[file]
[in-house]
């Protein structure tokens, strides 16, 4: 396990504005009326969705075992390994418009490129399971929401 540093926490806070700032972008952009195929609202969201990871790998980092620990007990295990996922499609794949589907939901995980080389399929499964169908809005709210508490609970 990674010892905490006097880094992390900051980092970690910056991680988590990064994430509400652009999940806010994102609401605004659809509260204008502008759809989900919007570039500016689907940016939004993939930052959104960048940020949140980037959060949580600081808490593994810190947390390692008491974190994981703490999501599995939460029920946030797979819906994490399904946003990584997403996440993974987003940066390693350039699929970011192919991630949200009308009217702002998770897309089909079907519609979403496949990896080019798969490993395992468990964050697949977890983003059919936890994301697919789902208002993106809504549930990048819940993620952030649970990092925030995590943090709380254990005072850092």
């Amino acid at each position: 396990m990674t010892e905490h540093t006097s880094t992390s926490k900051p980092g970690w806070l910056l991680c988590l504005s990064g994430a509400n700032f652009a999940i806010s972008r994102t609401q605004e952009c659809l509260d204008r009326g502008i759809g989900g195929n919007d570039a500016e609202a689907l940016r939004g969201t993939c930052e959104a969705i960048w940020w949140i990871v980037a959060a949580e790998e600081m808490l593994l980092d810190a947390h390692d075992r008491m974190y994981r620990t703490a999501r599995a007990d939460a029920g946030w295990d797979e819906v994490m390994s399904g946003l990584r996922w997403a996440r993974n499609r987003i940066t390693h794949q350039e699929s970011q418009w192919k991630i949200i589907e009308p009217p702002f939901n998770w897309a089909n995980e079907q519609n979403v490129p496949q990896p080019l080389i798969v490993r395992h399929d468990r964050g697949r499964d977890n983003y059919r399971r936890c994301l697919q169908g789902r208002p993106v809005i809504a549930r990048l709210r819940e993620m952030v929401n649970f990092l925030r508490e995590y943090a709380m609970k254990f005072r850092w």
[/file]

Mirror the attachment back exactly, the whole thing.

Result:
[in-house]
């Protein structure tokens, strides 16, 4: 396990504005009326969705075992390994418009490129399971929401 540093926490806070700032972008952009195929609202969201990871790998980092620990007990295990996922499609794949589907939901995980080389399929499964169908809005709210508490609970 990674010892905490006097880094992390900051980092970690910056991680988590990064994430509400652009999940806010994102609401605004659809509260204008502008759809989900919007570039500016689907940016939004993939930052959104960048940020949140980037959060949580600081808490593994810190947390390692008491974190994981703490999501599995939460029920946030797979819906994490399904946003990584997403996440993974987003940066390693350039699929970011192919991630949200009308009217702002998770897309089909079907519609979403496949990896080019798969490993395992468990964050697949977890983003059919936890994301697919789902208002993106809504549930990048819940993620952030649970990092925030995590943090709380254990005072850092």
């Amino acid at each position: 396990m990674t010892e905490h540093t006097s880094t992390s926490k900051p980092g970690w806070l910056l991680c988590l504005s990064g994430a509400n700032f652009a999940i806010s972008r994102t609401q605004e952009c659809l509260d204008r009326g502008i759809g989900g195929n919007d570039a500016e609202a689907l940016r939004g969201t993939c930052e959104a969705i960048w940020w949140i990871v980037a959060a949580e790998e600081m808490l593994l980092d810190a947390h390692d075992r008491m974190y994981r620990t703490a999501r599995a007990d939460a029920g946030w295990d797979e819906v994490m390994s399904g946003l990584r996922w997403a996440r993974n499609r987003i940066t390693h794949q350039e699929s970011q418009w192919k991630i949200i589907e009308p009217p702002f939901n998770w897309a089909n995980e079907q519609n979403v490129p496949q990896p080019l080389i798969v490993r395992h399929d468990r964050g697949r499964d977890n983003y059919r399971r936890c994301l697919q169908g789902r208002p993106v809005i809504a549930r990048l709210r819940e993620m952030v929401n649970f990092l925030r508490e995590y943090a709380m609970k254990f005072r850092w």